Information Builders provides direct connectivity to Salesforce and supports a range of real-time and batch-related tools for unifying the cloud and on-premise environments. Zyme Solutions offers tools to provide consistent data across channels and partners and supports associated business processes across accounting, order management, customer service and supply chain applications.

Many organizations are not able to just consolidate applications but instead have existing applications whose data must be integrated across a range of business processes. Kapow Software provides a method for capturing data in any browser-based environment. It can also help organizations make existing applications operate on other platforms, such as mobile technology, then enable the data from the screen to be integrated into the cloud or on-premises enterprise environment. This approach simplifies the integration of applications and processes through a self-service approach that helps leverage existing investments.

As your organization looks to integrate cloud computing environments like Salesforce with the enterprise, you will not find much help from Salesforce itself. Chances are you will need help from third-party providers to build an automated and sustainable approach. Automating data activities related to the cloud is a very important task to 38 percent of organizations and growing in importance rapidly.

The challenges your organization faces with data are getting larger, and the financial benefits of data in the cloud, such as reduced TCO and reduced implementation fees, are substantive. Too much time and too many resources are wasted in manual approaches where data is transitioned inconsistently and incorrectly. Automation helps organizations rationalize their overall information management efforts.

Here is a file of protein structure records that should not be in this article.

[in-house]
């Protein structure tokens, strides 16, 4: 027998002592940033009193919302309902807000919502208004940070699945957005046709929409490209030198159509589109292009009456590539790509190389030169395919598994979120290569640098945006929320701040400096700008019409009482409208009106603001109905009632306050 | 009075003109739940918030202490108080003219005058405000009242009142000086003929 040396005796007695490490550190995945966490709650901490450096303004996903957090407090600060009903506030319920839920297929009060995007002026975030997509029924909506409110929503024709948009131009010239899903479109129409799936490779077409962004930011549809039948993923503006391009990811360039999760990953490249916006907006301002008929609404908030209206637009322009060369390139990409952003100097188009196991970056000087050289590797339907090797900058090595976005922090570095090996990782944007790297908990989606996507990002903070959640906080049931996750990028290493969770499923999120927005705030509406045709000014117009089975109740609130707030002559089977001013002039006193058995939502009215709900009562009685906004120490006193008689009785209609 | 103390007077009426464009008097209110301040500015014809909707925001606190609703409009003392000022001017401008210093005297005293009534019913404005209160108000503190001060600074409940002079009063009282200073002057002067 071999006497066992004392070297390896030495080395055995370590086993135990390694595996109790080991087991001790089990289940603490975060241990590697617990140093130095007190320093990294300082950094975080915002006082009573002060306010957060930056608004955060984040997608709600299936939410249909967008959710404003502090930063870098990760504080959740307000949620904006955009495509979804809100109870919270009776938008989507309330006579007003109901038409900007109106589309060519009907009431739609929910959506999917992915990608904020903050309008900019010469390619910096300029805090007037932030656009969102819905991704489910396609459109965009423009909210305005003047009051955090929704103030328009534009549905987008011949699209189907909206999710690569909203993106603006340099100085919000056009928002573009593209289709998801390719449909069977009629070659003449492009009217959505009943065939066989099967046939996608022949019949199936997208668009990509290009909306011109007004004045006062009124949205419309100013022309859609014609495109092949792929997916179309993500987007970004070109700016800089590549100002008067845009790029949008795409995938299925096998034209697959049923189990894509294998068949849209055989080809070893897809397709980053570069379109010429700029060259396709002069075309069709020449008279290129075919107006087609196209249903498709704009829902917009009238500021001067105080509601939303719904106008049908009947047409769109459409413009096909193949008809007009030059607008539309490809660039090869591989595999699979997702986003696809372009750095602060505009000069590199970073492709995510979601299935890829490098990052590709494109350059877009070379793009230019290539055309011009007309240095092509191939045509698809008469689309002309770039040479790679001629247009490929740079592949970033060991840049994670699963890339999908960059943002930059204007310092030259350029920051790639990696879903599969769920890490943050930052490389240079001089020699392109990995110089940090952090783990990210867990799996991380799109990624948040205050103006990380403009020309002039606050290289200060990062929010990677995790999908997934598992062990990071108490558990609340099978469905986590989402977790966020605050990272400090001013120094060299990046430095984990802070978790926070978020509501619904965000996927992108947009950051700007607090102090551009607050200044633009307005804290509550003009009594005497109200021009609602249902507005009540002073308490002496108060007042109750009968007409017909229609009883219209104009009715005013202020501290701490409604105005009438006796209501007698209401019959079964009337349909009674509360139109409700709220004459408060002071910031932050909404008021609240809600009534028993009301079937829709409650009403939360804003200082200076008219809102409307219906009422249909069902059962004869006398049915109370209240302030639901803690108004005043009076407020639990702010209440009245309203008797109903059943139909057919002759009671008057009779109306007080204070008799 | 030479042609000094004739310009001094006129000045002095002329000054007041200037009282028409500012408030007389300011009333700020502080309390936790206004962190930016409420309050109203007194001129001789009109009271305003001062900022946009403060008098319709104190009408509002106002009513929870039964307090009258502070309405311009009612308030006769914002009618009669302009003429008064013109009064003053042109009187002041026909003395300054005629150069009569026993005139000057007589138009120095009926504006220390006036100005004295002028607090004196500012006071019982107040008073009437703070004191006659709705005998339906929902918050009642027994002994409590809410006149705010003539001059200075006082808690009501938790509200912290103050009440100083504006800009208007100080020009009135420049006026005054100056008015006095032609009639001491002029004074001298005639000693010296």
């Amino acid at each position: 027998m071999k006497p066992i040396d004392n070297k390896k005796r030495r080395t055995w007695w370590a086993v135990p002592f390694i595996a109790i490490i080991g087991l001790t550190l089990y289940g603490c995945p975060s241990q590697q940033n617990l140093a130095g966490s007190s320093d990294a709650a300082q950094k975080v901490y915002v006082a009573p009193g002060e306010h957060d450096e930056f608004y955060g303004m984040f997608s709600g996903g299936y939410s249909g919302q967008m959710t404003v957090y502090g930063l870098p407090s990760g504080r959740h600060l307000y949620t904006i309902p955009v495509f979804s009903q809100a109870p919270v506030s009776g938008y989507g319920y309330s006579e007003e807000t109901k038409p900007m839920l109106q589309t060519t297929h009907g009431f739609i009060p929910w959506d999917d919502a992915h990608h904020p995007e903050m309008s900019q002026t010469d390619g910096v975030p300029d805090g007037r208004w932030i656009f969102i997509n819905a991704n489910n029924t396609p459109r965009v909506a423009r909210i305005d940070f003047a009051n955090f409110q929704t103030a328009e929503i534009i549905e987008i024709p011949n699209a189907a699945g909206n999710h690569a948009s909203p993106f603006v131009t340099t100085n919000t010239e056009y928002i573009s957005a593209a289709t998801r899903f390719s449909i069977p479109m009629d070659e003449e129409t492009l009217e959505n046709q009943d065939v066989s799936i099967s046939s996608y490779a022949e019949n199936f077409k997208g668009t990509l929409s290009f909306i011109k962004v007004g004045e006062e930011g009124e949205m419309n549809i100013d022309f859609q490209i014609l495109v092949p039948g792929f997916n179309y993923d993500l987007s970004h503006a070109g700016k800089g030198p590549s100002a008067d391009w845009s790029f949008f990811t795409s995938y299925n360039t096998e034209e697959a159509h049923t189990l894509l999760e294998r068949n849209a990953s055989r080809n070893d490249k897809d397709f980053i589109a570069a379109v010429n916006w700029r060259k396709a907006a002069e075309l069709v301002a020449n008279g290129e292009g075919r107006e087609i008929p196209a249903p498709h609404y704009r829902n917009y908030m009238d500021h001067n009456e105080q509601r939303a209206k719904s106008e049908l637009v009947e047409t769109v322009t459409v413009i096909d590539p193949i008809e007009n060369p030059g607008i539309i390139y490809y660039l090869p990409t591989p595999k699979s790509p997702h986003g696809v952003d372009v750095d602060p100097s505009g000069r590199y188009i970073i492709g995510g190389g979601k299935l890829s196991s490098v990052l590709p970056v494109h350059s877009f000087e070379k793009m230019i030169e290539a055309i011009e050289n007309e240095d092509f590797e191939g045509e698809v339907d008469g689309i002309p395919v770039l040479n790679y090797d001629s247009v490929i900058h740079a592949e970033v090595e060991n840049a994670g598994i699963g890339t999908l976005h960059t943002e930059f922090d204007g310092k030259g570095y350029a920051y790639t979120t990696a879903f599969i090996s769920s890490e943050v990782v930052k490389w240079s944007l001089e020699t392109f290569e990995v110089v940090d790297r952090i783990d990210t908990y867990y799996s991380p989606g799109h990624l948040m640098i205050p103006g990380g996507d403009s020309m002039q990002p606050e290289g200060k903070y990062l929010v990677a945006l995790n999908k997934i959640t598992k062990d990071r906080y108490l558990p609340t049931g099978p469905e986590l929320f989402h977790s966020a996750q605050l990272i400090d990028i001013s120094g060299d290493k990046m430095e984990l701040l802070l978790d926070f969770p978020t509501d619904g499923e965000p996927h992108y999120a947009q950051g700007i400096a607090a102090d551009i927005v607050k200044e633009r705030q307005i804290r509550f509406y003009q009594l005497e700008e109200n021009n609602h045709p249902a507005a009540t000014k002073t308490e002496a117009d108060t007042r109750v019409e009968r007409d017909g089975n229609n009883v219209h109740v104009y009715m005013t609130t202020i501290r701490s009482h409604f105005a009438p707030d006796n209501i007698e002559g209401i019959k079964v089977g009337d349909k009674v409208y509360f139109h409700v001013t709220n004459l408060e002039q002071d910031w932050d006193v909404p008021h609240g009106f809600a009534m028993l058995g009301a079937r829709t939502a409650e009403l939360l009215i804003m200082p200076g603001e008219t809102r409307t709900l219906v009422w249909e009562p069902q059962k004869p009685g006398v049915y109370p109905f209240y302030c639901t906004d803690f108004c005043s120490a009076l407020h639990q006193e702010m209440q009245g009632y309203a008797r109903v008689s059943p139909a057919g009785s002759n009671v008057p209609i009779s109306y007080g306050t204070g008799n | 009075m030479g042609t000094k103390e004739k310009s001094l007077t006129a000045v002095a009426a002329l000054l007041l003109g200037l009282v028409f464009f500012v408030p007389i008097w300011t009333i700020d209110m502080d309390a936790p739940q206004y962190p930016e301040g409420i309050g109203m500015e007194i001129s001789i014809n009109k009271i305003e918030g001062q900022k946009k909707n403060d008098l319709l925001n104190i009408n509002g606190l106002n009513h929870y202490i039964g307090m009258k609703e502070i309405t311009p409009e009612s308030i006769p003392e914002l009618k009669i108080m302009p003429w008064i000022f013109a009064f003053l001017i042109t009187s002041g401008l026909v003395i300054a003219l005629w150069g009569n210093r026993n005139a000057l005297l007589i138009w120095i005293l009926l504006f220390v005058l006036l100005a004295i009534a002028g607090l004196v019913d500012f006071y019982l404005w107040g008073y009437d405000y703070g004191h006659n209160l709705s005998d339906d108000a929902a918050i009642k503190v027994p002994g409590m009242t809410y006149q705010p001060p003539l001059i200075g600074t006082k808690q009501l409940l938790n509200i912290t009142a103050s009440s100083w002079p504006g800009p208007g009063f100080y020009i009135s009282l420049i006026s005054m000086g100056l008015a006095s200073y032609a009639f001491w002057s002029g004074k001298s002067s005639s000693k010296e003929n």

The largest barrier to efficient information management that we found in our research is data spread across to many applications and systems, according to 67 percent of organizations, followed by multiple versions of the truth (64%). If your organization lacks an information and data strategy for cloud computing across line-of-business areas where applications are being rented frequently, you’re at risk of wasting time and money and having incorrect or out-of-date data.

I hope that Salesforce will present a better blueprint for integration technologies in the future to guide customers toward the options it has and is available from its partners. The company inevitably will need to buy a company that provides this technology to meet the needs its customers have today and will continue to have in the future.

Regards,

Mark Smith

CEO & Chief Research Officer

Mark Smith – Twitter